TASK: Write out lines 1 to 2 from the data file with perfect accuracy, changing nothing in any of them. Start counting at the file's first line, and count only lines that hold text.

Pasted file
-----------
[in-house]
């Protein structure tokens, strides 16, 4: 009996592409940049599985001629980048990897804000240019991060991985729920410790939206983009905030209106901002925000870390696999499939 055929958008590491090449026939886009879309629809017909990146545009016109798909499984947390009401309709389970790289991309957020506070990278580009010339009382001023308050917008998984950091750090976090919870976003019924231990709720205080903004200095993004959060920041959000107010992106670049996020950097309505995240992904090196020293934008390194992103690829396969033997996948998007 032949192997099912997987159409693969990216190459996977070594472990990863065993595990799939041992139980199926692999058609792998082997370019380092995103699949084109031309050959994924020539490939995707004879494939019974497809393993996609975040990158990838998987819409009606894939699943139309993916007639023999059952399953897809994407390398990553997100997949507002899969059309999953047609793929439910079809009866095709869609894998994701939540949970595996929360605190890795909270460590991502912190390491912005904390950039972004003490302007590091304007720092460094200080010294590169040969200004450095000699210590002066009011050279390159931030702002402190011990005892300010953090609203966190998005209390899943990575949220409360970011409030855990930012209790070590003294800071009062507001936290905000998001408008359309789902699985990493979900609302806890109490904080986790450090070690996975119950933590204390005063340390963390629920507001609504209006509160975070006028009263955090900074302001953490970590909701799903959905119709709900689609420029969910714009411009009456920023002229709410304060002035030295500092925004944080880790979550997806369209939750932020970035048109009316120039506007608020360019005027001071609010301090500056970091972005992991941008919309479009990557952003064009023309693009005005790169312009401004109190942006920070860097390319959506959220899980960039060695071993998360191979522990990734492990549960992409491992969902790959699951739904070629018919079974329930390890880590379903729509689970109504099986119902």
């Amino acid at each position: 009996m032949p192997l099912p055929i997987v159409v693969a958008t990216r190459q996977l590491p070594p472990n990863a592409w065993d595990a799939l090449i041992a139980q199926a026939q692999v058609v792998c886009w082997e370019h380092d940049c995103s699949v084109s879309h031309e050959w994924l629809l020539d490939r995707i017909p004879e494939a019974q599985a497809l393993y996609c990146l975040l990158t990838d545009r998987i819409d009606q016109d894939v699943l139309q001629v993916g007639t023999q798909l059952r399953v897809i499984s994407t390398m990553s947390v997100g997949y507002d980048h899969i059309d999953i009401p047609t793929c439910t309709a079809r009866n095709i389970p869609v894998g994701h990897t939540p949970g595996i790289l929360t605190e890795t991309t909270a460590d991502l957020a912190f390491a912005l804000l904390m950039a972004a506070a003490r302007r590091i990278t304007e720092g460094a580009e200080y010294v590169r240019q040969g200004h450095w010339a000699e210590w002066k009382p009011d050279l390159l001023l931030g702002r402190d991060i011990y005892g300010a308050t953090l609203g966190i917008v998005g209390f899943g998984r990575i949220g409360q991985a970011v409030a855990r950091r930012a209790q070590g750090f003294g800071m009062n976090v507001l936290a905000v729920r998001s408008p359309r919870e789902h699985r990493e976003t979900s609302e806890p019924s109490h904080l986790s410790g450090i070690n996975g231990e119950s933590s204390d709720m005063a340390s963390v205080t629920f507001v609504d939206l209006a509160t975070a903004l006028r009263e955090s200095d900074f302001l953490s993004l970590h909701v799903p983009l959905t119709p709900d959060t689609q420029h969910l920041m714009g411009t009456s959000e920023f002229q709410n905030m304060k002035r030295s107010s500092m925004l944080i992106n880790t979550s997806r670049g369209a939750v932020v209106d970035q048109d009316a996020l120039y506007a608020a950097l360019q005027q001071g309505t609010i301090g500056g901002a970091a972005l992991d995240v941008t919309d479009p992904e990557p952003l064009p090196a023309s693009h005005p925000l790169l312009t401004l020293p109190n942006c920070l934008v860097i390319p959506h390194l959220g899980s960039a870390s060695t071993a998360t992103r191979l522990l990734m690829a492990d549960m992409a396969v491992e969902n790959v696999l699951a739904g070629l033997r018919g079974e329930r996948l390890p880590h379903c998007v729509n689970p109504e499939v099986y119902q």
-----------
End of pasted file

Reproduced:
[in-house]
């Protein structure tokens, strides 16, 4: 009996592409940049599985001629980048990897804000240019991060991985729920410790939206983009905030209106901002925000870390696999499939 055929958008590491090449026939886009879309629809017909990146545009016109798909499984947390009401309709389970790289991309957020506070990278580009010339009382001023308050917008998984950091750090976090919870976003019924231990709720205080903004200095993004959060920041959000107010992106670049996020950097309505995240992904090196020293934008390194992103690829396969033997996948998007 032949192997099912997987159409693969990216190459996977070594472990990863065993595990799939041992139980199926692999058609792998082997370019380092995103699949084109031309050959994924020539490939995707004879494939019974497809393993996609975040990158990838998987819409009606894939699943139309993916007639023999059952399953897809994407390398990553997100997949507002899969059309999953047609793929439910079809009866095709869609894998994701939540949970595996929360605190890795909270460590991502912190390491912005904390950039972004003490302007590091304007720092460094200080010294590169040969200004450095000699210590002066009011050279390159931030702002402190011990005892300010953090609203966190998005209390899943990575949220409360970011409030855990930012209790070590003294800071009062507001936290905000998001408008359309789902699985990493979900609302806890109490904080986790450090070690996975119950933590204390005063340390963390629920507001609504209006509160975070006028009263955090900074302001953490970590909701799903959905119709709900689609420029969910714009411009009456920023002229709410304060002035030295500092925004944080880790979550997806369209939750932020970035048109009316120039506007608020360019005027001071609010301090500056970091972005992991941008919309479009990557952003064009023309693009005005790169312009401004109190942006920070860097390319959506959220899980960039060695071993998360191979522990990734492990549960992409491992969902790959699951739904070629018919079974329930390890880590379903729509689970109504099986119902």